Data for: Behavioral tendencies when socially anxious individuals expect to be (dis)liked: the role of self-disclosure and mimicry in the development of likeability

Published: 26-05-2020| Version 1 | DOI: 10.17632/2b29rjz9fy.1
Contributors:
Marisol Voncken,
Wolf-Gero Lange,
Jeffrey Roelofs,
Lizzy Boots,
Corine Dijk

Description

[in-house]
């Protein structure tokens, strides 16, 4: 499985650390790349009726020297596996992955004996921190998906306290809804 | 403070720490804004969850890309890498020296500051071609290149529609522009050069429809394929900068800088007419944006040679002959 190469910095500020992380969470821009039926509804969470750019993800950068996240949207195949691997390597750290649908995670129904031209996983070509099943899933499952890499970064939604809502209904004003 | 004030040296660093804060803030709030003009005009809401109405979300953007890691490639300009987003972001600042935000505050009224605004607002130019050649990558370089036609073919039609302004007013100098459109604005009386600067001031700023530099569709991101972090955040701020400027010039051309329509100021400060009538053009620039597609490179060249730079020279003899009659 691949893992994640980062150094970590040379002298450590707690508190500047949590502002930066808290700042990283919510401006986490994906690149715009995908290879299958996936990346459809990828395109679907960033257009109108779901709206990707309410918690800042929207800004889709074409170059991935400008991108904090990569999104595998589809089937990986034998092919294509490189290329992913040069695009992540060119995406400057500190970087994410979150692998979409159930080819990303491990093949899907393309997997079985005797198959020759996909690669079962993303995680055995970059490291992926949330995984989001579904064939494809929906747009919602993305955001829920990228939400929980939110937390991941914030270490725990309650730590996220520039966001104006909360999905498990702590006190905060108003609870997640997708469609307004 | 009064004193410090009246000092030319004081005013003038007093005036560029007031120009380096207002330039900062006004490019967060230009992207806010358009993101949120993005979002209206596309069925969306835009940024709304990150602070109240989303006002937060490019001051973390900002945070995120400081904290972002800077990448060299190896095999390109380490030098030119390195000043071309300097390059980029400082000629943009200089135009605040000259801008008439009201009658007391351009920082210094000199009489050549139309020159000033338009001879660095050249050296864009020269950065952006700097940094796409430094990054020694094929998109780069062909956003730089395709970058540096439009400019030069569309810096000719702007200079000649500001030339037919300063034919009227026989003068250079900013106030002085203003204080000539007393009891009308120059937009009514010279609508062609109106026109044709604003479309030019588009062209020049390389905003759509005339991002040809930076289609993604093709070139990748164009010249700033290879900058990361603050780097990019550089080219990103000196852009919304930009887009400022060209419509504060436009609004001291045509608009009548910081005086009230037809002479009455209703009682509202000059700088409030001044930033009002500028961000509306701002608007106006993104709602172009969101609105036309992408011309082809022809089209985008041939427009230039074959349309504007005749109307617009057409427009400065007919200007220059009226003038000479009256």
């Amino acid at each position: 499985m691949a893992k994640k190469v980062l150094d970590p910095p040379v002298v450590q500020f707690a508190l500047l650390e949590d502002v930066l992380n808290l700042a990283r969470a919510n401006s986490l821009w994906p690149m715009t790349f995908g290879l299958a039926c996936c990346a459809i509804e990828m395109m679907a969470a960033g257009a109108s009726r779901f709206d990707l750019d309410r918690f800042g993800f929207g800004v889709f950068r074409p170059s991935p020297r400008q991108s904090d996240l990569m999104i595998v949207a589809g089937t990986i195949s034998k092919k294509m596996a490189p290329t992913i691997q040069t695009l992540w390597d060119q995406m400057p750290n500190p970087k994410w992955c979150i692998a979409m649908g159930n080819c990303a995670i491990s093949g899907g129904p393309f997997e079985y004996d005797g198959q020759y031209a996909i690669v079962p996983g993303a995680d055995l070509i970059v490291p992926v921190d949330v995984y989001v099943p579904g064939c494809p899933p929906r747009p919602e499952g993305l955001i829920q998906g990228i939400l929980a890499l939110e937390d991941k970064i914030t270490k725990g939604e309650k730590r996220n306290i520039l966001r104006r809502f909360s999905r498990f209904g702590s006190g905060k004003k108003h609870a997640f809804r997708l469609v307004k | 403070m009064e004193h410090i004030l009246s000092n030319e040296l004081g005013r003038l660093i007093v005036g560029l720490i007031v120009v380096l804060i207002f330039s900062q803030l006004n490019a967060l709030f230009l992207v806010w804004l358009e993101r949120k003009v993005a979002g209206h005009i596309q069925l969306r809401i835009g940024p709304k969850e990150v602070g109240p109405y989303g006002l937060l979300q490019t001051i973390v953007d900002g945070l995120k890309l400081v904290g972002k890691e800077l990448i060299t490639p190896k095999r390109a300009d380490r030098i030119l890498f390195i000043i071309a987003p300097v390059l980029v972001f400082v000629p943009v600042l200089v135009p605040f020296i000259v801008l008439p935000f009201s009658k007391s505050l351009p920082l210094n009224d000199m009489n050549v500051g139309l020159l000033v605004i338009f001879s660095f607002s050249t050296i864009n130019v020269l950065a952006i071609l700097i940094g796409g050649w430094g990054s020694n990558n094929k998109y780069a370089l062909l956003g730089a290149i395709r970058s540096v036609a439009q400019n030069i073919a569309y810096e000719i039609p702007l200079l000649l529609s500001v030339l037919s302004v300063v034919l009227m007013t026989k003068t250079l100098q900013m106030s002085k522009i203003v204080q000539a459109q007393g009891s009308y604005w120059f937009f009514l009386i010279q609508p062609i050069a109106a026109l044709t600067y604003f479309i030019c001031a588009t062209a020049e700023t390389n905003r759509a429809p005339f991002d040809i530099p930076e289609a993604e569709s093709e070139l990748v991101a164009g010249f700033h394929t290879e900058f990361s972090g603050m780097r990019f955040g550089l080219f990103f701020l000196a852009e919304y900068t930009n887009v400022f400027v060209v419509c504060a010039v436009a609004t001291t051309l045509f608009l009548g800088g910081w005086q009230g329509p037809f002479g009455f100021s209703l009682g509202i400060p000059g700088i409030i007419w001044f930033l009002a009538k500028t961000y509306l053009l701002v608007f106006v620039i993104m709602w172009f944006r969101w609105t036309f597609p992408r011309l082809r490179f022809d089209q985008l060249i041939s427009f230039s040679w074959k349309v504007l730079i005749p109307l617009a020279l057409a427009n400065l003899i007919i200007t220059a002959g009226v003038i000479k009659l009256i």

Abstract Background and Objectives: This study aimed to unravel the relationship between socially anxious individuals’ expectation of being (dis)liked and actual likeability by looking at the mediation role of social behavior. Both more strategic self-disclosure and more automatic mimicry were examined. Method: Female participants (N=91) with various levels of social anxiety participated in a social task with a confederate. Before the task, participants rated their expectation of being liked by the confederate. Different sets of video-observers rated the likeability of the participants before and after the social task and their level of self-disclosure and mimicry. Results: Social anxiety was negatively related to the expectation to be liked. Social anxiety did not relate to observer ratings of likeability, self-disclosure and mimicry but social anxiety did moderate the relation between expectations and self-disclosure. As expected participants with low levels of social anxiety disclosed more if they expected to be liked. However, the reversed was found for the high socially anxious participants, a higher expectation of being liked related to less self-disclosure. Limitations: The study used an analogue female sample. Our social task was highly structured and does not represent informal day-to-day social interaction. Conclusion: Socially anxious individuals function rather well in highly structured social tasks. No support was found for likeability problems or disrupted mimicry. Nevertheless, high socially anxious individuals did have a cognitive bias and show a self-protective strategy: when expecting a neutral judgment they reduce their level of self-disclosure. This pattern probably adds to their feelings of social disconnectedness.

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